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Trailblazers How One Fintech Founder Is Helping Thousands Of Women Reach Their Potential

How One Fintech Founder Is Helping Thousands Of Women Reach Their Potential

How One Fintech Founder Is Helping Thousands Of Women Reach Their Potential
Windy Natriavi, founder of WomenWorks
By Samantha Wong-Topp
By Samantha Wong-Topp
December 23, 2021
Windy Natriavi, founder of WomenWorks, is using her platform to help women reach their peak potential, get career advice and grow their network

After experiencing setbacks in her career because of her gender and seeing it happen to women all around her, Windy Natriavi, the co-founder of fintech startup AwanTunai, wanted to do something about it.

“The trigger that moved me was when my own top manager resigned,” she says. The manager, she adds, was the breadwinner of the family and was experiencing marital problems. In a bid to resolve her issues, the woman tried different arrangements, including “flexible working hours, working remotely and one-on-one heart-to-heart sessions, but [her marital] problems didn't improve, so she resigned”.

After speaking to a peer, Natriavi realised that she could have taken better approaches to support the manager through the situation. “I should've insisted on a sabbatical, for example, so that [her] issues could be resolved thoroughly instead of partially.”

It was this realisation that spurred Natriavi to create WomenWorks, a platform where women can pursue professional and personal development through training and mentoring. “I realised I hadn't been in [my manager's] position before. And like many things in life, the quality of help you can offer is better if you have experienced [a similar situation yourself].” This is why WomenWorks focuses on providing a strong social network that empowers women by matching and connecting them with other users.

Natriavi shares more about WomenWorks and opening up the network to male mentors here.

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How is the woman's career journey unique?
Women have a specific career life cycle. When we're first starting our, we focus on advancing our careers, similar to our male counterparts. But when a woman gets married or has kids, some of us will have to think of other ways to stay financially independent. Some of us may have to take a few years off and plan to enter the workforce later. All of these life stages offer challenges on their own that WomenWorks aims to help solve so that more women have the option to be financially independent.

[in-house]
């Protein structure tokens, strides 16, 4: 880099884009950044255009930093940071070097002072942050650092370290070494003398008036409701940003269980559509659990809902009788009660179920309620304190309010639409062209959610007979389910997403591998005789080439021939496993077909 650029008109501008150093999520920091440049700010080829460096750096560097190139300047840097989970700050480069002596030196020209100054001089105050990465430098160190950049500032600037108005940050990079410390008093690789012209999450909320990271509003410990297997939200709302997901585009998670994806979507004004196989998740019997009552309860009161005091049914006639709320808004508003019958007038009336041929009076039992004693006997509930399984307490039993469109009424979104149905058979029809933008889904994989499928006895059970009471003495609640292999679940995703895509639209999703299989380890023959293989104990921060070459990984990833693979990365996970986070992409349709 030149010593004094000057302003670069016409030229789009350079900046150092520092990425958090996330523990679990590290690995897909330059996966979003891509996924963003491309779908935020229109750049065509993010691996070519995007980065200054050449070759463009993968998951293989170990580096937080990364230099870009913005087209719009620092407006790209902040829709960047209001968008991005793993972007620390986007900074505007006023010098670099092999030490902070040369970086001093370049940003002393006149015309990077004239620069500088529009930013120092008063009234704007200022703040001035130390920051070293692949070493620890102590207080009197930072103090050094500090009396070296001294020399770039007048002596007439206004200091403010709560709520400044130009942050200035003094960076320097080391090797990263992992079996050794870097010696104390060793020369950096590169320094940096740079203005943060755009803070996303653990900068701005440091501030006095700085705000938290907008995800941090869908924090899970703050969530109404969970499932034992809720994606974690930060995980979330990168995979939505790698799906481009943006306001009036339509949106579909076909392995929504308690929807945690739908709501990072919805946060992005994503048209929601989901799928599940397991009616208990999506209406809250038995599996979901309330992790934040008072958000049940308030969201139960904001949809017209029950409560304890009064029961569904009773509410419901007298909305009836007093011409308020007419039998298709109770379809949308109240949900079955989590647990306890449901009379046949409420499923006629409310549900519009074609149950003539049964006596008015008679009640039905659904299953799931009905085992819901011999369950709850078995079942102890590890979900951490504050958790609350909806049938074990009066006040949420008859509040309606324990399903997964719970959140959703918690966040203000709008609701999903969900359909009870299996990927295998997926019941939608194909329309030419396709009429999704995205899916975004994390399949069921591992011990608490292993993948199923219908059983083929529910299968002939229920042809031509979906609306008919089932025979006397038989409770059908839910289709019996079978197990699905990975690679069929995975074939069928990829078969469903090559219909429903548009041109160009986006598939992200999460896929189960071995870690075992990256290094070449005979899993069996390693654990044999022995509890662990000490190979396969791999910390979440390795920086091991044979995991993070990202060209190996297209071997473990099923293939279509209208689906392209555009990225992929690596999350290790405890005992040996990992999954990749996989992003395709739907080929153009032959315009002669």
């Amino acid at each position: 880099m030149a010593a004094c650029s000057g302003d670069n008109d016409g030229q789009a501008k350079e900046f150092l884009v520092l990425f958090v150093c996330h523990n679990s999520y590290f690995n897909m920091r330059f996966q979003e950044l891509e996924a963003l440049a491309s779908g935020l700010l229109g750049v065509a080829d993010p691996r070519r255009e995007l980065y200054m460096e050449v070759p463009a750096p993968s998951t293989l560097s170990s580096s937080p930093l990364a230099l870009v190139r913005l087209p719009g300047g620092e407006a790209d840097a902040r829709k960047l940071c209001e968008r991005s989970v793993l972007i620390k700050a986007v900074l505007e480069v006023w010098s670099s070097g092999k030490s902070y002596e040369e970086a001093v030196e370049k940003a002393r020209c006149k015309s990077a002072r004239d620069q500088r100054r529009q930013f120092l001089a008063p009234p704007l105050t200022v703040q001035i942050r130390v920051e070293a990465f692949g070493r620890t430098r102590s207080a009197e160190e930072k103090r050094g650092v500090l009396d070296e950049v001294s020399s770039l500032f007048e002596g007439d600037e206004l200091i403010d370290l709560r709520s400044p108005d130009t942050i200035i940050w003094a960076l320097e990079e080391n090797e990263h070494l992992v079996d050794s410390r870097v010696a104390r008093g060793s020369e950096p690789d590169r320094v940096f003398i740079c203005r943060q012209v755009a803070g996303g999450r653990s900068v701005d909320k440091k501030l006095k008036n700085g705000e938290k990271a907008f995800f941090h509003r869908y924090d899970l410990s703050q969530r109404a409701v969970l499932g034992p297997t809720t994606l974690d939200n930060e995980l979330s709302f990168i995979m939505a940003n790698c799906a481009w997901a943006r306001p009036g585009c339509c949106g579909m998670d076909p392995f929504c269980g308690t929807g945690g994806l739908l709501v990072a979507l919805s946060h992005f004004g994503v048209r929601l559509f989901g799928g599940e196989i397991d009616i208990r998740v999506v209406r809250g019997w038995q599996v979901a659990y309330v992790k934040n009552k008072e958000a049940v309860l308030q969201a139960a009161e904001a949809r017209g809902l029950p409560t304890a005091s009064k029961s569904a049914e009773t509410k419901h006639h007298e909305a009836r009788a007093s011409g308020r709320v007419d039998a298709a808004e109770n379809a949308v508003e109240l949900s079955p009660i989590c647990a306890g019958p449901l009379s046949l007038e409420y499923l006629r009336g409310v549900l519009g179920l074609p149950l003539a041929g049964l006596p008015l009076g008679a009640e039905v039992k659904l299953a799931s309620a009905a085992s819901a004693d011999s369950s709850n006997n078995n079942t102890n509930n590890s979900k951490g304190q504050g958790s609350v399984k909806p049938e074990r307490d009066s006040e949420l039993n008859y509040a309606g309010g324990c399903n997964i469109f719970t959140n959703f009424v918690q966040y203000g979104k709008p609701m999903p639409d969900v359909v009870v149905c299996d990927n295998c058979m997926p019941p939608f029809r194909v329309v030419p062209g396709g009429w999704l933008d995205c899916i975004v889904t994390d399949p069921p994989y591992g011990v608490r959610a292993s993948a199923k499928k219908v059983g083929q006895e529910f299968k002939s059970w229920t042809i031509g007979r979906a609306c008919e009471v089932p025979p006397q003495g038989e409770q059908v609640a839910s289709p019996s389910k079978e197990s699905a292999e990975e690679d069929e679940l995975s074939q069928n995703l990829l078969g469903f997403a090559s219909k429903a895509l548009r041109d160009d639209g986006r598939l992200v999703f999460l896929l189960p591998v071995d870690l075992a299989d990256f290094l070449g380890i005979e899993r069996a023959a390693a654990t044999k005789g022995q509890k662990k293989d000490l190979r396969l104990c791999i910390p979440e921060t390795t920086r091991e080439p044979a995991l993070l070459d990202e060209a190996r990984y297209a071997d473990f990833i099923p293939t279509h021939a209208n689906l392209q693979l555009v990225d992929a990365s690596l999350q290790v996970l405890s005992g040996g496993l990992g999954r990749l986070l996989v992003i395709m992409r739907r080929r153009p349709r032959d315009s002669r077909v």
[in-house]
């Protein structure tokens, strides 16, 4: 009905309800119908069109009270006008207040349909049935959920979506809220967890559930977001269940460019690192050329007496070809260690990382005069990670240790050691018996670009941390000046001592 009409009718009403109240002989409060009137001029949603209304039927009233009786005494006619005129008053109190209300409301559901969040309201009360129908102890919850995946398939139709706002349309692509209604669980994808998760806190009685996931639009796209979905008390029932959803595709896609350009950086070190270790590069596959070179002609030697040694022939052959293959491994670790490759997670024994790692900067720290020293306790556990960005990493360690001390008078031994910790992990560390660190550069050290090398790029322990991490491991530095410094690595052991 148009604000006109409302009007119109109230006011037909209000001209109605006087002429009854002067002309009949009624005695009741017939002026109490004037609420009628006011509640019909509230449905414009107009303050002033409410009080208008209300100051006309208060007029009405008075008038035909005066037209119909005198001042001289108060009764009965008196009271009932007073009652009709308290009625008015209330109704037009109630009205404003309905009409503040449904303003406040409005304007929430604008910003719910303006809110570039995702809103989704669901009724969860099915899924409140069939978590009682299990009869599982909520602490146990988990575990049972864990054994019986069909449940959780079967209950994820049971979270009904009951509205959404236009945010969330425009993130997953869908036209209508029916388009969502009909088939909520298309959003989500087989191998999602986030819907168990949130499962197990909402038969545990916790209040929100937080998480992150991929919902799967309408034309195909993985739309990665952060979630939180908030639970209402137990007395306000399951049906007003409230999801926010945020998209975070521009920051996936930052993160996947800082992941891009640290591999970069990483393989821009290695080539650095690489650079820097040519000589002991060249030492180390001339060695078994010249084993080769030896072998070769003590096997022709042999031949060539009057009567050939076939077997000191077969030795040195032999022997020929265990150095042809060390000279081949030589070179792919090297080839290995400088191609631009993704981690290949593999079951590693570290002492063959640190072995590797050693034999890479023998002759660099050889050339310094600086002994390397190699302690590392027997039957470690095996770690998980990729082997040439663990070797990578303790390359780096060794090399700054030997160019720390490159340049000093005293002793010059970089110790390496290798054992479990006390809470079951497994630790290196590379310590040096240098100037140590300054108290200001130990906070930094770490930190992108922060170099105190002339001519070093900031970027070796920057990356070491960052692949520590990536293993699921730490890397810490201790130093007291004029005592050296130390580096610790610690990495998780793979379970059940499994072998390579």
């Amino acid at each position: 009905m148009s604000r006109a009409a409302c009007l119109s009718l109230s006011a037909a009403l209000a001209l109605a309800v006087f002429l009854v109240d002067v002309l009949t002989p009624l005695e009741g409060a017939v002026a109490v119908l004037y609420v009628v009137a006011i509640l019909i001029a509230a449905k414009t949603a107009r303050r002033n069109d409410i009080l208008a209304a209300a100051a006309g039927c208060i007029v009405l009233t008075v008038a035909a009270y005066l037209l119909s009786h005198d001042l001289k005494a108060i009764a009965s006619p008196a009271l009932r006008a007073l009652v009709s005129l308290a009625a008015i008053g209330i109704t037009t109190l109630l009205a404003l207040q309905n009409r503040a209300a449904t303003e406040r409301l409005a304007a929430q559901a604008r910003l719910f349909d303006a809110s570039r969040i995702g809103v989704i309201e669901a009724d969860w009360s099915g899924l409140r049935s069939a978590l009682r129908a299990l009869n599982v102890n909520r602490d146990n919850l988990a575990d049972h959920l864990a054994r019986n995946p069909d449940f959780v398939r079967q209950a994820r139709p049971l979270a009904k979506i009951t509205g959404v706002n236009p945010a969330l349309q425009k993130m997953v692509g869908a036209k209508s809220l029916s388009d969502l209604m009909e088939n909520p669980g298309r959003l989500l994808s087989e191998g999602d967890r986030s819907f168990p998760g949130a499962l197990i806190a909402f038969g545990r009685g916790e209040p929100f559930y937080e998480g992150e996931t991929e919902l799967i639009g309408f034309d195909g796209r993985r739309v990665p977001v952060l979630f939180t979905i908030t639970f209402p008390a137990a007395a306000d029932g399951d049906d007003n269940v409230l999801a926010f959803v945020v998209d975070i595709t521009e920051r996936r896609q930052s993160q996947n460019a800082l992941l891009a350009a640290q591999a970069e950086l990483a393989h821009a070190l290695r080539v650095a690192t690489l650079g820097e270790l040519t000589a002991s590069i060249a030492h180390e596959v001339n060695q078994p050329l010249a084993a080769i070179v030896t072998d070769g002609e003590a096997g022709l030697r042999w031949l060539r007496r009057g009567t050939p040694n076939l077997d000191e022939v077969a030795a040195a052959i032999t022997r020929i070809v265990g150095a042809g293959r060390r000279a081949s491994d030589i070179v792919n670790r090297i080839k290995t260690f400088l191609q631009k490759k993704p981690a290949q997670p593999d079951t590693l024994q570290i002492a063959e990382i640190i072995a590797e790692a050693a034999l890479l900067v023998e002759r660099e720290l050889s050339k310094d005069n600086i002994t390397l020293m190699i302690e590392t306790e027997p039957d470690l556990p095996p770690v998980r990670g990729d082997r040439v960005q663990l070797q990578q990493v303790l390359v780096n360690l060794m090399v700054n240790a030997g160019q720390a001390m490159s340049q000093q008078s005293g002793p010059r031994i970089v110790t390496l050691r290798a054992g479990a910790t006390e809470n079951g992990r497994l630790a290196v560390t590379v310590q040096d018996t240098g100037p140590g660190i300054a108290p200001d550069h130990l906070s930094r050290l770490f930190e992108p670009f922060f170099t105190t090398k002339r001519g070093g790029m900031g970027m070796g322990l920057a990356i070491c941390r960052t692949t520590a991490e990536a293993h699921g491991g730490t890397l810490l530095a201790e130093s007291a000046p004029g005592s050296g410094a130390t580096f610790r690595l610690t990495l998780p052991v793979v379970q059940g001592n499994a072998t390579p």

Can you describe the programmes that WomenWorks have in place to help women achieve greater financial freedom?
WomenWorks aims to build financial independence through equal gender participation in the economy. We boost gender diversity in the workforce by helping women to enter, advance and come back to the workforce through our four primary services: one-on-one mentorship, where our algorithm matches our users with other women who are currently walking or have walked a similar path as them; a recruiting platform through which we aim to connect more than 28 million educated Indonesian women with female-friendly job opportunities; Womenbiz, which is our women-first growth programmes, where we work with companies to create female-friendly environments at work; and Masterclass, which is our virtual webinar series where women can obtain insider and "workable" information from others to [help them achieve] their goals.

See also: Climate Advocate Natalie Chung On Why She Didn't Go To COP26

You also started Stronger TogetHER to include male mentors into WomenWorks' network. Why did you decide to do so?
We are advocating for an economy where men and women's unique skills and talents are harnessed to their utmost potential. For that to happen, we need the support of our male counterparts, who happen to occupy a majority of senior leadership positions [in Indonesia]. Change occurs with every decision taken, so we are actively recruiting men to help mentor and support women to reach the top while urging them to also be more knowledgeable about the issues [women face in the workforce].

What achievement of WomenWorks are you most proud of so far?
The most significant one for me is that we have proven that getting more women to excel in the workforce is not merely about diversity, it's about delivering value to the business and economy.

As of this writing, WomenWorks has connected more than 1000 mentees and mentors, and I'm proud that many of them—mentors included—have either gotten promoted or are taking on leadership roles at work within a short time of joining us. This shows that companies are seeing the business value in our programmes. We've also helped first-time female entrepreneurs to start their businesses from scratch, which in turn, creates more jobs. 

I'm also proud of how engaged our users are [with us], which was further cemented when WomenWorks won the Best Hidden Gem Award for Indonesian Market 2021 from Google Play Store. It's not every day that our hard work gets recognised, so it feels good whenever our product is validated.

What's next for WomenWorks?
We will be scaling our impact through tech on a national level and this includes making our products and services more accessible, even in rural parts of Indonesia; launching a recruitment platform to help close the women gender and pay gap at leadership levels; and launching a subscription service for our mentorship products.


See more Gen.T honourees from the Social Entrepreneurship category of the Gen.T List 2021.

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Trailblazers Gender indonesia social entrepreneur finance career

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